According to the State Freedom of Information Law, the police are required to provide certain information to the press if they file the proper paperwork and wait patiently. But it looks like the NYPD doesn't really like revealing all their secrets, and now the New York Times is suing them for repeatedly delaying or denying their requests for information. David E. McCraw, a vice president and assistant general counsel of The New York Times Company tells, well, the Times, “We’ve become increasingly concerned over the last two years about a growing lack of transparency at the NYPD. Information that was once released is now withheld. Disclosures that could be made quickly are put on hold for months."
In the suit filed with the State Supreme Court in Manhattan yesterday, the paper asks for a judicial order requiring the police to turn over the information and preventing them "from continuing its pattern and practice of violating" the Freedom of Information Law. But the NYPD says slow service is just how they roll! Spokesman Paul Browne said, "none of the FOIL requests about which The Times complains, is, in our view, ripe for litigation...These requests are being processed by the NYPD in accordance with controlling law."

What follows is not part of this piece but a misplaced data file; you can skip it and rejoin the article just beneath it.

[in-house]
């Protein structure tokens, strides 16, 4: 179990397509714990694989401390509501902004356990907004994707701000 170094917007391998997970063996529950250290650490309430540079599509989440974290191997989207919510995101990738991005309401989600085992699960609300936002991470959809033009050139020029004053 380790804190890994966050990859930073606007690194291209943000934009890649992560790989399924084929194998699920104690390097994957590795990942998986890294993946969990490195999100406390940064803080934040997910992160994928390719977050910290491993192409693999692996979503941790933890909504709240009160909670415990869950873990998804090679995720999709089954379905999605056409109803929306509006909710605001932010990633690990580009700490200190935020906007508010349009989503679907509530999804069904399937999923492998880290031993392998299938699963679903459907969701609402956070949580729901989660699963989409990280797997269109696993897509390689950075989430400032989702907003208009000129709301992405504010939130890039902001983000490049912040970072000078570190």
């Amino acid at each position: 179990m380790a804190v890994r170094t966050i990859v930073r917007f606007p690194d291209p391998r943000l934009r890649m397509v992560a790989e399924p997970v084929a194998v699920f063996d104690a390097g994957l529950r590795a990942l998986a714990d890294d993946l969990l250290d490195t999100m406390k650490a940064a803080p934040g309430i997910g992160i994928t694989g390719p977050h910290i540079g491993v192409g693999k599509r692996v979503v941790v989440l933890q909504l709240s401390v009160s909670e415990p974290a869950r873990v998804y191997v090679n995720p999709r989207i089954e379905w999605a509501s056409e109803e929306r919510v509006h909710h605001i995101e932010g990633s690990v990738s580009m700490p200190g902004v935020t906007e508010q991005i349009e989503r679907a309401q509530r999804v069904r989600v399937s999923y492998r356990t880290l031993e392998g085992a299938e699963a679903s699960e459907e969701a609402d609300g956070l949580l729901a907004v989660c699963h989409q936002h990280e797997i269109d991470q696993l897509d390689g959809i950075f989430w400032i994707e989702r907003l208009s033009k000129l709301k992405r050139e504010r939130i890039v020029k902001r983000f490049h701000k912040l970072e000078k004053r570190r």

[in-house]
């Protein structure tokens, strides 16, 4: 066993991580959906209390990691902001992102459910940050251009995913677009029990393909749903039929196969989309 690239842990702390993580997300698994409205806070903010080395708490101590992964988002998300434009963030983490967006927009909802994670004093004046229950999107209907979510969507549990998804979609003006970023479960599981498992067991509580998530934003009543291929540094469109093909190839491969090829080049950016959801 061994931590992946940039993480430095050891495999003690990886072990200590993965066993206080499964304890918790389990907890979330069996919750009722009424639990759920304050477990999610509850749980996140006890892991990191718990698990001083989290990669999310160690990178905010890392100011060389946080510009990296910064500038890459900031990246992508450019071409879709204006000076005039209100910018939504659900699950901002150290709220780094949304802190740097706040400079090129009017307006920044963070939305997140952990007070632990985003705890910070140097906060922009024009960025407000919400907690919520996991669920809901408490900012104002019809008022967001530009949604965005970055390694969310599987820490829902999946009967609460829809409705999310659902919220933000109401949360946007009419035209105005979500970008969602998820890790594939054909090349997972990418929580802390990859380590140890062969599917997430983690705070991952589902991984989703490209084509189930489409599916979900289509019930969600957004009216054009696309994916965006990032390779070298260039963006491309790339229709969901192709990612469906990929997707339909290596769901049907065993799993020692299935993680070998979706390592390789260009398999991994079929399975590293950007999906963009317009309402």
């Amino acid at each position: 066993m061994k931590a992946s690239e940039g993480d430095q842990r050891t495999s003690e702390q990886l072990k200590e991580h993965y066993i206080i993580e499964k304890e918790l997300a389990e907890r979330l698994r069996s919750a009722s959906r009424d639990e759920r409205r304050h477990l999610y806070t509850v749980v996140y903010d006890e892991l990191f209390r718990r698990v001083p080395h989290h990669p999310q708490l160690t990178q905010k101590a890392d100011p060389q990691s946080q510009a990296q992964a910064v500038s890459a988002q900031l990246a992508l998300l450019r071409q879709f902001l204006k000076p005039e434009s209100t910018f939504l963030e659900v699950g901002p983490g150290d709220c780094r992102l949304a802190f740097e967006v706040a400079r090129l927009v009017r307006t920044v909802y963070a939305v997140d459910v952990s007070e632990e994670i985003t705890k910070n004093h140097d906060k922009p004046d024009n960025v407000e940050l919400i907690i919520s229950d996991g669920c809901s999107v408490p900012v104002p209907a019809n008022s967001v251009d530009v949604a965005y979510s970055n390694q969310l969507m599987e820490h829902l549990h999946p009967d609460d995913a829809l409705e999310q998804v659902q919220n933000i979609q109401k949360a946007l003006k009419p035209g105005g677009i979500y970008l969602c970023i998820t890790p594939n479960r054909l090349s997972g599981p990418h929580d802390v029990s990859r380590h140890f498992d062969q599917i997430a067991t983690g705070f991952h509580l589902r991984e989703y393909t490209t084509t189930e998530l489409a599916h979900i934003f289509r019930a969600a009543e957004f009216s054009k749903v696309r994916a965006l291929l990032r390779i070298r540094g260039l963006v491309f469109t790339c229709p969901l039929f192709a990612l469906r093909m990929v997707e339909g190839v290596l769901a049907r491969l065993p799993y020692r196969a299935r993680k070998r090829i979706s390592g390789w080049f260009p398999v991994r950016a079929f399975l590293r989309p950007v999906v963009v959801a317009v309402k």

The Times claims that the NYPD has been reluctant to give information to anyone, even the state. The NYPD reportedly admitted last month that they had not sent the state statistics for minor crime since 2002, and that (surprise!) stop and frisk data was only reported "sporadically" from 2003 to 2007.
FOIL states "that a free society is maintained when government is responsive and responsible to the public, and when the public is aware of governmental actions. The more open a government is with its citizenry, the greater the understanding and participation of the public in government." However, agencies have the right to deny access to records for a slew of reasons, including if revealing would "interfere with law enforcement investigations or judicial proceedings," if they are certain "inter-agency or intra-agency materials" or if they "reveal criminal investigative techniques or procedures, except routine techniques and procedures." So that basically leaves the crime stats they have on their website, right?